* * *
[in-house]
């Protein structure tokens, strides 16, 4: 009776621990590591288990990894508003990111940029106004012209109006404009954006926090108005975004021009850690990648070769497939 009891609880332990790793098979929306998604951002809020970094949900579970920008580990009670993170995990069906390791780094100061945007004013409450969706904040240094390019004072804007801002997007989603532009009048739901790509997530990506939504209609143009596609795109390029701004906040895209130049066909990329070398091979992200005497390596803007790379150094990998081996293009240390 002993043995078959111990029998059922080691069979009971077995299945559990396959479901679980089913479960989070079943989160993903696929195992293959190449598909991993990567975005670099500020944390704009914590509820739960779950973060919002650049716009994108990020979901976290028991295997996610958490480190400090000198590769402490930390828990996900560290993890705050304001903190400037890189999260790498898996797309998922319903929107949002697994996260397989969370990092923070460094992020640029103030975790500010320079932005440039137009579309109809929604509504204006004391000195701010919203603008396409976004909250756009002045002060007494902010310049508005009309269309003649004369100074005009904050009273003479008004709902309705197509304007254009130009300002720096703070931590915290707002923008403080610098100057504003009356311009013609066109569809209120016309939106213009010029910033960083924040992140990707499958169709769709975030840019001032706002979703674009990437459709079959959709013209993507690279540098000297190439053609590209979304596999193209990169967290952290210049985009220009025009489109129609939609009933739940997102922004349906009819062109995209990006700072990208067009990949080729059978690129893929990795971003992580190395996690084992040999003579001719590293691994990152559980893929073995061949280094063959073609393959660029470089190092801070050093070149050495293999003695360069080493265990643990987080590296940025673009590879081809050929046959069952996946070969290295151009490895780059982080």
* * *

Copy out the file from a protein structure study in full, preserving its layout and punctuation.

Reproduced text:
[in-house]
């Protein structure tokens, strides 16, 4: 009776621990590591288990990894508003990111940029106004012209109006404009954006926090108005975004021009850690990648070769497939 009891609880332990790793098979929306998604951002809020970094949900579970920008580990009670993170995990069906390791780094100061945007004013409450969706904040240094390019004072804007801002997007989603532009009048739901790509997530990506939504209609143009596609795109390029701004906040895209130049066909990329070398091979992200005497390596803007790379150094990998081996293009240390 002993043995078959111990029998059922080691069979009971077995299945559990396959479901679980089913479960989070079943989160993903696929195992293959190449598909991993990567975005670099500020944390704009914590509820739960779950973060919002650049716009994108990020979901976290028991295997996610958490480190400090000198590769402490930390828990996900560290993890705050304001903190400037890189999260790498898996797309998922319903929107949002697994996260397989969370990092923070460094992020640029103030975790500010320079932005440039137009579309109809929604509504204006004391000195701010919203603008396409976004909250756009002045002060007494902010310049508005009309269309003649004369100074005009904050009273003479008004709902309705197509304007254009130009300002720096703070931590915290707002923008403080610098100057504003009356311009013609066109569809209120016309939106213009010029910033960083924040992140990707499958169709769709975030840019001032706002979703674009990437459709079959959709013209993507690279540098000297190439053609590209979304596999193209990169967290952290210049985009220009025009489109129609939609009933739940997102922004349906009819062109995209990006700072990208067009990949080729059978690129893929990795971003992580190395996690084992040999003579001719590293691994990152559980893929073995061949280094063959073609393959660029470089190092801070050093070149050495293999003695360069080493265990643990987080590296940025673009590879081809050929046959069952996946070969290295151009490895780059982080």